How to Effectively use Games in the Preschool and Elementary ESL Class
Aug 12, 2008 English Language Teaching (ELT) 7508 Views
Organization. The first thing you should do when start teaching a preschool or elementary school ESL class is to figure out how to organize your class. For the younger students you'll want to change your activities every five to ten minutes because they have shorter attention spans. If you don't change your activities, they'll soon start losing interest. As you get towards the higher elementary grades, you can expand the time you spend per activity. The best way to gauge this is to pay attention to your class for the first few days to see what length of time works the best for them. Additionally, try to have everything ready to go before the students enter the classroom. That way you can go from activity to activity with minimal downtime.
Expectations. If you notice that your class is getting noisy or rambunctious, it's time to change activities. Kids of this age are active and like to be active; in order to balance out the energy levels in the classroom, alternate between active activities and quiet activities. If you have a large class you will need games that do not degenerate into chaos. This will leave you exhausted and the children ignorant! Also important is that the language in the game should be well within the grasp of the children. Start simply and increase the difficulty of the language, or increase the amount of vocabulary in a given game gradually. If you see that the children are hesitating too much in a game switch to an easier game immediately.
Be careful how you use activities that require fine motor skills - or more importantly pay attention to your expectations for activities that require fine motor skills. Children in preschool and early elementary are just learning to write in their own languages. This is not the best time to bog them down with writing in English as well. It is better to spend the bulk of the lesson time on listening and speaking skills for the younger children. As they progress through elementary school, however, you can begin using games and activities that require them to write small amounts.
Variation. You want to make sure your activities appeal to all sorts learning styles, so even when you are using games to teach grammar you'll want to vary the types of things you expect your students to do. For preschool and early elementary grades, stick to games that use talking, listening, looking and moving. For middle and high elementary, you can continue to use games that use talking, listening, looking and moving and add in some games that use writing and reading.
Going along with this same idea, think about what children learn from the easiest. Television commercials are short and catchy and the most memorable are the ones that are repeated often. Keep these characteristics in mind when you are teaching grammar to your students - incorporate these characteristics into your daily activities.
Respect. To make games work for you and your class, be sure to operate your class with the utmost respect - both to and from students. This includes teaching your students from the very start that you expect respect at all times. This includes giving encouragement and following the rules.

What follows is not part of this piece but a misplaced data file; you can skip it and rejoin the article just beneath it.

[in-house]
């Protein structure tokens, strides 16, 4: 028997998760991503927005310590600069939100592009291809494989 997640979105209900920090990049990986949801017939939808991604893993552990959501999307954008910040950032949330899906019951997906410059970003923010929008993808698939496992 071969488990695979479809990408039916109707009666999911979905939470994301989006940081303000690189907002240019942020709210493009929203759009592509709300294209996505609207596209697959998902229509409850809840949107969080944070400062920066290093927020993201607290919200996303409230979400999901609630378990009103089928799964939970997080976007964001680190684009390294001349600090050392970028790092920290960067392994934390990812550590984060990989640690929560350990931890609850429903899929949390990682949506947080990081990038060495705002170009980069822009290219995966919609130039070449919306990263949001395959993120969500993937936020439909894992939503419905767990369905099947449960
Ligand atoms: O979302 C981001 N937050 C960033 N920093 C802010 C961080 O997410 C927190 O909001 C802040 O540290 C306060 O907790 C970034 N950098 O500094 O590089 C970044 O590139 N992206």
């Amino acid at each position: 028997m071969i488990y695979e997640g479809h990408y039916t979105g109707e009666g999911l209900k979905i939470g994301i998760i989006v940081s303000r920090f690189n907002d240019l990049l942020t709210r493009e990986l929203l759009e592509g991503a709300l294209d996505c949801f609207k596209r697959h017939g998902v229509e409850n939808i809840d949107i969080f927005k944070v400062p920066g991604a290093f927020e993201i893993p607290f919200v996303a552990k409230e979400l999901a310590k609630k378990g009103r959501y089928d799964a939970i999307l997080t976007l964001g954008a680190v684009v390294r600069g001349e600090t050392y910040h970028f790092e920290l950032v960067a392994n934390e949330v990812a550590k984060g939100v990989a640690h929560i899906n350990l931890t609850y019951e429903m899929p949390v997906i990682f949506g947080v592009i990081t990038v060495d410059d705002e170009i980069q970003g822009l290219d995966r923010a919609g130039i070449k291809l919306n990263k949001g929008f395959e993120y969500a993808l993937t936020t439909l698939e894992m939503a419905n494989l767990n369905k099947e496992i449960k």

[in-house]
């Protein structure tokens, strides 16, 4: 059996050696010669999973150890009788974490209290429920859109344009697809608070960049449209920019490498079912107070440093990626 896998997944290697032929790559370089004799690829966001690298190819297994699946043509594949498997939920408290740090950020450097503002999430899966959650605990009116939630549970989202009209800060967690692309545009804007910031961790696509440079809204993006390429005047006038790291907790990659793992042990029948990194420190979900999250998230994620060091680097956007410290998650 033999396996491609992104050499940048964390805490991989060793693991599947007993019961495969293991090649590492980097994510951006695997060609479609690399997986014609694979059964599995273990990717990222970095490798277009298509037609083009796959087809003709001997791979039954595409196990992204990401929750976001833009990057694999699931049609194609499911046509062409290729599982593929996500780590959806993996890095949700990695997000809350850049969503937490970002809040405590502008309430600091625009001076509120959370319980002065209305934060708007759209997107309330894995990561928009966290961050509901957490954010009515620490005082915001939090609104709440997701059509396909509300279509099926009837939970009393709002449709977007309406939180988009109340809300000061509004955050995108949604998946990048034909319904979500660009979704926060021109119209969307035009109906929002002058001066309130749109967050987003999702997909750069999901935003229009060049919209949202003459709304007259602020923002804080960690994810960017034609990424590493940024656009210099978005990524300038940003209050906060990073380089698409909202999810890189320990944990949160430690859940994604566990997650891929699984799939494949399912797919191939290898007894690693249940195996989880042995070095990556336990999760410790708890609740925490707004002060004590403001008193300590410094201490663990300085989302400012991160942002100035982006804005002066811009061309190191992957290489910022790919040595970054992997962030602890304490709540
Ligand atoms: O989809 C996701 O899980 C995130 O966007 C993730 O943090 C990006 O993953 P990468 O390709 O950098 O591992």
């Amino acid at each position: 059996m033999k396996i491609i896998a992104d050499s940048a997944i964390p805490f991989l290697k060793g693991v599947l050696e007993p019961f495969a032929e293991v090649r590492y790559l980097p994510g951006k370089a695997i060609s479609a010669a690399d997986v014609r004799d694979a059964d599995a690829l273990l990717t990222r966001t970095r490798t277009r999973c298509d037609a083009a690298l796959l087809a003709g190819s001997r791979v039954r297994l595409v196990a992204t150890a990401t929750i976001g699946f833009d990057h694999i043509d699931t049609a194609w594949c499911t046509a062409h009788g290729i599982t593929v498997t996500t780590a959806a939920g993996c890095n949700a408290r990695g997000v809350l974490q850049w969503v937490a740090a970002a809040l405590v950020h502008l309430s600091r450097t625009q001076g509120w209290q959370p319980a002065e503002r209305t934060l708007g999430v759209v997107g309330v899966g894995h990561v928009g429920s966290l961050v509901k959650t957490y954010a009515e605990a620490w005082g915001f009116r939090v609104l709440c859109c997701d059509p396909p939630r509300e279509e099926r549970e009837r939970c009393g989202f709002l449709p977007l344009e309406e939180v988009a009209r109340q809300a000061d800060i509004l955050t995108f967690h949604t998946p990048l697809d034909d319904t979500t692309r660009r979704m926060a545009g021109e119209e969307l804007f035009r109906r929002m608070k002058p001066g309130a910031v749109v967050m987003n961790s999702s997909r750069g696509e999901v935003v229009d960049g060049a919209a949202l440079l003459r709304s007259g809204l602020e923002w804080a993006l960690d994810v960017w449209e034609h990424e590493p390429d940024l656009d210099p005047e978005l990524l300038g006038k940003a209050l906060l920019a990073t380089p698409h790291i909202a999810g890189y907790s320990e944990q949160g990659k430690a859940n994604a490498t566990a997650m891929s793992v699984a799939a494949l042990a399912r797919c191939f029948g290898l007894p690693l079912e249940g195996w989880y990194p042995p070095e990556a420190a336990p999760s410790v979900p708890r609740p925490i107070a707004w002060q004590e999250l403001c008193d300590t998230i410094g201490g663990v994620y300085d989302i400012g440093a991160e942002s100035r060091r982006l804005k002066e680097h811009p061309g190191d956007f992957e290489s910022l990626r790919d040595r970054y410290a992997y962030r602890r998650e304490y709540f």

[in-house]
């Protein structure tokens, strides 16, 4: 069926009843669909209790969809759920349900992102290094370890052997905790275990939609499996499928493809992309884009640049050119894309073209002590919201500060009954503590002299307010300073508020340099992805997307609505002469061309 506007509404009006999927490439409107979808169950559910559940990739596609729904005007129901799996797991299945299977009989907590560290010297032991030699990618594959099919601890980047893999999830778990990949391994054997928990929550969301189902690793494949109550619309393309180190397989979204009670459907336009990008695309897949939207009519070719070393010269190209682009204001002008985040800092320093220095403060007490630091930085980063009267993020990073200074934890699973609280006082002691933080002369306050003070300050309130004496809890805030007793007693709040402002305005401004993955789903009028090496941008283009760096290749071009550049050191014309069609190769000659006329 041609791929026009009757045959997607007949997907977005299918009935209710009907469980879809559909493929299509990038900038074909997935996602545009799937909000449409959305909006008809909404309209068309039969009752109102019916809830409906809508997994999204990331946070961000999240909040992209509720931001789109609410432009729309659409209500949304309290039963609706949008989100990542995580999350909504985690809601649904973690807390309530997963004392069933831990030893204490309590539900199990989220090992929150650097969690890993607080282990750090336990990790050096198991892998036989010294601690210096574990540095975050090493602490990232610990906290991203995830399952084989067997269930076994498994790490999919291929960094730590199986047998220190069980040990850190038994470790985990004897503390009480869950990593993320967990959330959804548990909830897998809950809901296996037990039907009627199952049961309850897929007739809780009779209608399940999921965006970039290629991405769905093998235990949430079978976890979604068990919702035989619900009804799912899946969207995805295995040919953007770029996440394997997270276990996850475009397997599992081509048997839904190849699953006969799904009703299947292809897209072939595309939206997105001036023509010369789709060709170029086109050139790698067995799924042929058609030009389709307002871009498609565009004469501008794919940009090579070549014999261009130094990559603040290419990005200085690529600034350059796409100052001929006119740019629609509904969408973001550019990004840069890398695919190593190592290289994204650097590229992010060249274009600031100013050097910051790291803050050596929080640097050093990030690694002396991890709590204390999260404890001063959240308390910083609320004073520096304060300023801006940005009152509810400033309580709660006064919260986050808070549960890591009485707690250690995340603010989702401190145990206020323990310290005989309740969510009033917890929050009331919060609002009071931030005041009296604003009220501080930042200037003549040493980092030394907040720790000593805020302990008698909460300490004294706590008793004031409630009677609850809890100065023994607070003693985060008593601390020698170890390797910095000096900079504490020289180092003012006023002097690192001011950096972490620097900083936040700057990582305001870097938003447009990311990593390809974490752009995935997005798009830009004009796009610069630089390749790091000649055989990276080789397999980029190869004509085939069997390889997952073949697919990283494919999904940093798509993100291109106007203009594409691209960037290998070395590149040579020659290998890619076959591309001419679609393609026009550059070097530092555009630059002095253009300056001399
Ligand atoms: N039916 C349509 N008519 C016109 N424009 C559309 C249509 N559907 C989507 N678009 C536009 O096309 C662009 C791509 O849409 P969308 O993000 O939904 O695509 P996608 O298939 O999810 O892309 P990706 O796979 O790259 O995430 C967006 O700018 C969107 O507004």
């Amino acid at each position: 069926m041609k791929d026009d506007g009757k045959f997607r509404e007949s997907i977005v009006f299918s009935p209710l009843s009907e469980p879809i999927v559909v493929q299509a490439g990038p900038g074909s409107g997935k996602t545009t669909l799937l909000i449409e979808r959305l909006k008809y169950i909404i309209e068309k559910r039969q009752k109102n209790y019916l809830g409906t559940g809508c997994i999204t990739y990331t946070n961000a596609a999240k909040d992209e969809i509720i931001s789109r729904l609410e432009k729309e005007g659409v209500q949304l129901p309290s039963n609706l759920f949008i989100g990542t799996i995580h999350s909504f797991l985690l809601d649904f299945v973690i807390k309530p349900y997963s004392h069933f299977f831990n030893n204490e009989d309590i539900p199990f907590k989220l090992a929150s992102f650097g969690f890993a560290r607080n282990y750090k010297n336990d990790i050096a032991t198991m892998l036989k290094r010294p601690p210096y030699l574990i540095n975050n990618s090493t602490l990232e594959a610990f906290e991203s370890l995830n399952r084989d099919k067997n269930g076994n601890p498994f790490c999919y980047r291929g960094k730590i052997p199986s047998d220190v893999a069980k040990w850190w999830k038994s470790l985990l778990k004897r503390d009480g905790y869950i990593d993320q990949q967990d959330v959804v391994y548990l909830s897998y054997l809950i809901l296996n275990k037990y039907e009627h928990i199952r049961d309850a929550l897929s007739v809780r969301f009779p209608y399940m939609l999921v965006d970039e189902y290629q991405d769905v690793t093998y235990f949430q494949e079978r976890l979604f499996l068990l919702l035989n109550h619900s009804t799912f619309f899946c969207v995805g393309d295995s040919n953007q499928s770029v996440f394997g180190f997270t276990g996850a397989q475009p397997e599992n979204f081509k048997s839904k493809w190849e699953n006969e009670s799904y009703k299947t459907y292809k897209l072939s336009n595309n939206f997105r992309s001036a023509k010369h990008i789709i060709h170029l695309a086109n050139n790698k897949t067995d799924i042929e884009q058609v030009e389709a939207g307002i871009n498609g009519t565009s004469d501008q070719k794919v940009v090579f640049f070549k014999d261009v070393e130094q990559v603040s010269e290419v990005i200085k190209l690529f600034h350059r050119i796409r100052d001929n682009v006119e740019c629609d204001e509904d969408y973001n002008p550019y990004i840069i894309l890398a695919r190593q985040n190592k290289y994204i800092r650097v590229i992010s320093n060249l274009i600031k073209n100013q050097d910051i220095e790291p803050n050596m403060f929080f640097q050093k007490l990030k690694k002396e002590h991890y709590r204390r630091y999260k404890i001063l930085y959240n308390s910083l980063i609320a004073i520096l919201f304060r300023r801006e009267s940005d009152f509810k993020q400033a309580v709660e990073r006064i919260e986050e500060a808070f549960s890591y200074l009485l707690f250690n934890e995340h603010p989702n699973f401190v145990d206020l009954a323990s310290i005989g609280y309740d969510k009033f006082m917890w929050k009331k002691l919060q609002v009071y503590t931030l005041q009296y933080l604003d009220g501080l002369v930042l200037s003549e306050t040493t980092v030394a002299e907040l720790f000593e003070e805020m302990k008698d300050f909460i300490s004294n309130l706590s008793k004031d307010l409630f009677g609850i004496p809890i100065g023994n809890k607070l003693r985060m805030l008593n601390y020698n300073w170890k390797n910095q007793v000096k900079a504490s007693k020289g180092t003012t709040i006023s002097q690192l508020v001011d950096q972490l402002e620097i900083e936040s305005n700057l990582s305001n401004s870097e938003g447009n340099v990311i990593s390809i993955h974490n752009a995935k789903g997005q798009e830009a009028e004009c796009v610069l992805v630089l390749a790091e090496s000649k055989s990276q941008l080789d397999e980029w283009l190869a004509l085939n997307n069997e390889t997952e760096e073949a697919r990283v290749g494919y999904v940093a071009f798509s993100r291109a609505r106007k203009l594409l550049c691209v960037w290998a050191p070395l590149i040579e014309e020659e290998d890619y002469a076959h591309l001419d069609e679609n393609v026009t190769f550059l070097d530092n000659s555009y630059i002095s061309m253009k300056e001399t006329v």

That said, you'll need to make sure the rules for all of the games are clear and manageable. When possible, explain the rules in the students' native tongue so that they all know what is expected of them. When there is an environment of respect in the classroom, the students will feel safe enough to participate in the games so that they can get the most educational value out of them.
Towards the end of elementary school, you can start introducing competitive games, but only if the class is respectful and it shouldn't be the main focus of the game.
Routine. Even if you only have your students for a short time every week, establishing a routine will help the class go smoothly. Children of this age (preschool through elementary school) thrive on routine and if they know what to expect next, they will be more able to participate in what's going on now. Set up a schedule for the type of activities you'll be doing at any given time throughout the class whether it is a game, story or song or whatever you want to do. Then, when you are planning your class, plug in the appropriate activities to each section of time. You should also leave a little time at the end of the class period to allow the students to clean up and gather their things as well as time for you to recap the class, praise the students and tell them good-bye.
You can also designate a "sign" to use to signal to the students when it is time to change activities such as clapping or signing a specific song so that they know it's time to return to the circle, table or desks.
Nurture. Perhaps the most important thing you can do with your students is to nurture them everyday. For each child in your class, find something you like about him or her and be sure to tell him or her. Be encouraging, patient and kind while playing games and participating in activities and they'll like you as a teacher and a person which will in turn help them get excited about your class and what you have for them to do everyday.
Just by keeping these tips in mind, you'll be able to teach children grammar with ease. You'll be having fun and they'll be having fun - so much fun, in fact, that they might not even realize they are learning in the process!